Data source

We used physician survey data from the IMS Health National Diagnostic and Therapeutic Index (13) (NDTI). NDTI selects a random sample of office-based, patient-care physicians through stratified sampling by specialty and geographic region. Approximately 4,800 physicians participate each calendar quarter and each physician is randomly assigned two consecutive workdays per quarter for data collection. For each encounter, physicians complete an encounter form that captures a listing of the patients’ diagnoses and, for each diagnosis, a listing of associated medications that are newly prescribed or to be continued at the visit's conclusion. Although the majority of encounters take place in the outpatient office setting, the NDTI also captures phone-based encounters and those taking place in long-term care institutions (approximately 3-5% of encounters) or hospitals (approximately 10%).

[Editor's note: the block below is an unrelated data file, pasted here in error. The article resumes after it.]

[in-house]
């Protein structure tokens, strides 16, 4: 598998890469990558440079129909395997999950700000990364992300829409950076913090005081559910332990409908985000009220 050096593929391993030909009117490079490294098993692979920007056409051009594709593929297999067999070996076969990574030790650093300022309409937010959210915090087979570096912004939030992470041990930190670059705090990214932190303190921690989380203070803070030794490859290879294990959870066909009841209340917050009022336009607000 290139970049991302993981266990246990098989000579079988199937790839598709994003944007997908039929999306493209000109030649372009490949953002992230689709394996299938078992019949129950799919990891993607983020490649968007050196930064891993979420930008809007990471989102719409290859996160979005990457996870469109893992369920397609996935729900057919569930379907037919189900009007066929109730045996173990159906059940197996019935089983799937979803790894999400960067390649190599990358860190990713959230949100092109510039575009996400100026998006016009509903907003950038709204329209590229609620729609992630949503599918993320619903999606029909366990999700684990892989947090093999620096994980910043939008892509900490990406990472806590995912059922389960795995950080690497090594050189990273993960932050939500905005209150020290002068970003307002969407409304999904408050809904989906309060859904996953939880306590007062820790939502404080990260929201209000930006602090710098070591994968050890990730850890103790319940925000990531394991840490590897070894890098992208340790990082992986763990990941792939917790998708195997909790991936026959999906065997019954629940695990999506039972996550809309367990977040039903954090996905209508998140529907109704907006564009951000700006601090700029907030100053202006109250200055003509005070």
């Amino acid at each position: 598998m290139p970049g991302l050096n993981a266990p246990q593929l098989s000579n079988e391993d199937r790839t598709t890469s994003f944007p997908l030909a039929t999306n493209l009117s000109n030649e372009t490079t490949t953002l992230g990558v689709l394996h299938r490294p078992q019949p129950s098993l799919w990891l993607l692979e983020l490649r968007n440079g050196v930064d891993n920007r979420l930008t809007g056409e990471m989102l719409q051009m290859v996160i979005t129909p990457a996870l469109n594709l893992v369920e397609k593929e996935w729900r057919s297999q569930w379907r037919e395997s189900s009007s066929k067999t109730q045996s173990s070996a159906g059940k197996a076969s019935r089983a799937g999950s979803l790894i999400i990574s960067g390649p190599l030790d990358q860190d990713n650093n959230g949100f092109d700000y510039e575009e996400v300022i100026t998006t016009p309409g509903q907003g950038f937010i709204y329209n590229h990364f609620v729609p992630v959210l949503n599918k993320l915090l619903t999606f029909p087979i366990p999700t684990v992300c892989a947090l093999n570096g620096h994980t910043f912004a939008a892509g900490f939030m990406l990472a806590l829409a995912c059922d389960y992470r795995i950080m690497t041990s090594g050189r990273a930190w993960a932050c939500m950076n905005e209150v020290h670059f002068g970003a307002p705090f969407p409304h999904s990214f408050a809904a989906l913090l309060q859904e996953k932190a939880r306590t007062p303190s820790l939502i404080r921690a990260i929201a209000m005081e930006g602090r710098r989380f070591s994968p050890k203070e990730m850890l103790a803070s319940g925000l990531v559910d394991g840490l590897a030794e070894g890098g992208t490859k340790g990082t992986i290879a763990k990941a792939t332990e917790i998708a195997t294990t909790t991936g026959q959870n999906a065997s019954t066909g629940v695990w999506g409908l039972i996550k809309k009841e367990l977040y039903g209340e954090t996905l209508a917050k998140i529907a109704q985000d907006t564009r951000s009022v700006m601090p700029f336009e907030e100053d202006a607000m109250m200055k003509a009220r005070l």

Trends in antipsychotic medication use

We queried these data for patient visits where a typical or atypical antipsychotic drug was reported (referred to as a treatment visit). We report national estimates that were extrapolated from the sample data for visits by patients of all ages. For each estimate, 95% confidence intervals (CI) were available via estimates of the relative standard error. Analyses comparing NDTI with the U.S. National Center for Health Statistics’ National Ambulatory Care Medical Survey (NAMCS) suggest consistency in assessing patterns of outpatient care (14,15).

Classifying prescription use based on FDA labeling and available evidence